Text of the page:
Dale says: There are many different varieties and forms of roses, and pruning them all depends on what variety they are — shrub, climbing or rambling. The Queensland Rose Society can help you identify your rose and help answer questions.
Dealing with garden pests
Q. I've planted some baby bean plants, but on inspection this morning, the bottom of the stem looks almost rotten and had the inside eaten out. Not sure what's happened. Have I overwatered them or is it a bug?
Dale says: A number of caterpillars and insects such as slaters will attack young seedling plants, and beans, peas and tomatoes are especially tasty to them. It will look like something has been gnawing on the lower stem, ringbarking the plants. Go out at night and look with a torch to see if you can spot them. Keep mulch/straw back and away from the base of the plant. If it's an ongoing problem, choose a different location for your beans (and a different mulch) or different plants.
Q. How do I stop birds eating my succulents?
Dale says: If it is definitely birds, your choices are to either prevent them from accessing the plant, scaring them away or if it’s the moisture they are after, try placing a birdbath nearby. Try using some form of protective cage or net for a time to discourage them. Or you may like to make a bird scarer that moves/reflects, and place near the plants, as a temporary measure.
Q. We seem to have a bug that is eating our citrus fruit making them mould and drop off the tree. How do we treat it?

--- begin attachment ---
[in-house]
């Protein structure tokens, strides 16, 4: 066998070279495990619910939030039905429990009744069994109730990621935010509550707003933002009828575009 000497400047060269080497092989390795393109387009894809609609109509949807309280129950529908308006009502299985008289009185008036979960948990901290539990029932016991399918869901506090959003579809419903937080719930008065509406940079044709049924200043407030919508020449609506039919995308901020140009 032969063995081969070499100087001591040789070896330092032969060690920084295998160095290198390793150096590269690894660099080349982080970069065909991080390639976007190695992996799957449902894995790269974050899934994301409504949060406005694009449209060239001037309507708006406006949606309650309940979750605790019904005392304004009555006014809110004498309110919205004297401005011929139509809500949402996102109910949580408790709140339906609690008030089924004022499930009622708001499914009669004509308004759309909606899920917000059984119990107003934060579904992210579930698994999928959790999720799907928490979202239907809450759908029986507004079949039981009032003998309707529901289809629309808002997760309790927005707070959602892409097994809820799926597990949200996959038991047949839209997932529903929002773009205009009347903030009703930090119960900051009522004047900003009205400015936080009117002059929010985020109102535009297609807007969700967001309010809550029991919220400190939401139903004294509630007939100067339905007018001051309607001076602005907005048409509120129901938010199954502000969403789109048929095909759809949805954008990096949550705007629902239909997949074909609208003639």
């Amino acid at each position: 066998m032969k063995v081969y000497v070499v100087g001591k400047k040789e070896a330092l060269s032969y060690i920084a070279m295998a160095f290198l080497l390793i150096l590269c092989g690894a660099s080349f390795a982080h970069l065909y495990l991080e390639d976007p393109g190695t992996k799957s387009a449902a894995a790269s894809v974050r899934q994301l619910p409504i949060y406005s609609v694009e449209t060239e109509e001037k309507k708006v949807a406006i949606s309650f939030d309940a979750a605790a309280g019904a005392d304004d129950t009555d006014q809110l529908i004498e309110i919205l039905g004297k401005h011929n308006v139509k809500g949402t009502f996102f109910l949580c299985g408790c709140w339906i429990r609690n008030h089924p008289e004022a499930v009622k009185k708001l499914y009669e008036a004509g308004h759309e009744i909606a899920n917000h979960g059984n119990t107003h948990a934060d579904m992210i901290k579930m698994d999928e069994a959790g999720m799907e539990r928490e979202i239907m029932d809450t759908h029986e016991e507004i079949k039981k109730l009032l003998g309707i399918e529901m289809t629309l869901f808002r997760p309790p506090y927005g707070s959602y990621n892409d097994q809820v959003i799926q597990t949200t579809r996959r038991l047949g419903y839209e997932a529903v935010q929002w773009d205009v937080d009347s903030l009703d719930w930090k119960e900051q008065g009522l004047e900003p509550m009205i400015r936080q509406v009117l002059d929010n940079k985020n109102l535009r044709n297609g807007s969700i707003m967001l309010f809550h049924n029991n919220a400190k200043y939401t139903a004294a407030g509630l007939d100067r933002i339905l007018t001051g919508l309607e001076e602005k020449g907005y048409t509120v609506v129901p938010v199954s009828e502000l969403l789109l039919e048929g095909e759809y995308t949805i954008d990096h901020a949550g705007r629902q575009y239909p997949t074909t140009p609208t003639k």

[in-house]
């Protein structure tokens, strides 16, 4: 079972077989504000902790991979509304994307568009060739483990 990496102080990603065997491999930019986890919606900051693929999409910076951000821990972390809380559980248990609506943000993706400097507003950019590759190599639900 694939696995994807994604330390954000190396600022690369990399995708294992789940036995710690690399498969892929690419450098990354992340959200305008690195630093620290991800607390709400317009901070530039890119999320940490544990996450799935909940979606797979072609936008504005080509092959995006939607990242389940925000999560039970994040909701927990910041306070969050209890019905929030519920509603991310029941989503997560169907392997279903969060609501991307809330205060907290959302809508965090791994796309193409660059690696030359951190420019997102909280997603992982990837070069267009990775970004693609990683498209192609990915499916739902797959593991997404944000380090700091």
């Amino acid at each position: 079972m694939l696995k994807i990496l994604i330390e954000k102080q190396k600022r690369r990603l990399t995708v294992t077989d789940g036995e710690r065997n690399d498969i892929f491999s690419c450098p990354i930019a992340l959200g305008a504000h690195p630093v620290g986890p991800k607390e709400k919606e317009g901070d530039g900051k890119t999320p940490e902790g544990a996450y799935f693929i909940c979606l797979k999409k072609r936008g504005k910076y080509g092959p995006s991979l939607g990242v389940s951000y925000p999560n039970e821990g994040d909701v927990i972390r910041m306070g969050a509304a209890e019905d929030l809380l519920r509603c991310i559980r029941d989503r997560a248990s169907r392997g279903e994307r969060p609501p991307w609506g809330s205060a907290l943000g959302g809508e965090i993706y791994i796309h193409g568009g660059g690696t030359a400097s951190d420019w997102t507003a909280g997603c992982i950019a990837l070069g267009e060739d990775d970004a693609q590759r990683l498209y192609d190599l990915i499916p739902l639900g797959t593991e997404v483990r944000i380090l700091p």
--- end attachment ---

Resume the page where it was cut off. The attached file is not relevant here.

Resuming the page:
Dale says: Unfortunately, there are many insects that can cause problems with citrus, and I would need to see some images of your damaged fruit. If it is fruit fly, which are more active over summer and autumn in warm and moist conditions, you may like to try a commercially available fruit fly trap. Fruit fly also cause blue or green mould as a secondary issue after the ‘sting’. Destroying any damaged fruit as good hygiene can really help.
Q. Grasshoppers are destroying our monstera. What's the best and easiest way to stop this?
Dale says: Grasshoppers can be almost unstoppable. You have three choices:
- Try a recommended insecticide.
- Spray an organic deterrent spray, which can include garlic, chilli or cayenne pepper, onto the leaves (often more successful on smaller grasshoppers).
- I have found the most successful method for me (which is a little unpleasant but offers good exercise and dexterity) is to catch them by hand and dispose of them.
Q. My lawn is being overtaken by khaki weed! How do I get rid of it?
Dale says: Use one of the recommended herbicides available from your local nursery. If you want to try to remove it by hand weeding, you'll need to be very persistent as this weed is spread by both its seed and tiny root or stem fragments.
For more garden inspiration
For some real-life garden inspiration, visit Council's three botanic gardens at Mt Coot-tha, Brisbane City and Sherwood. Dale's eight essential gardening tips blog is also packed with great tips.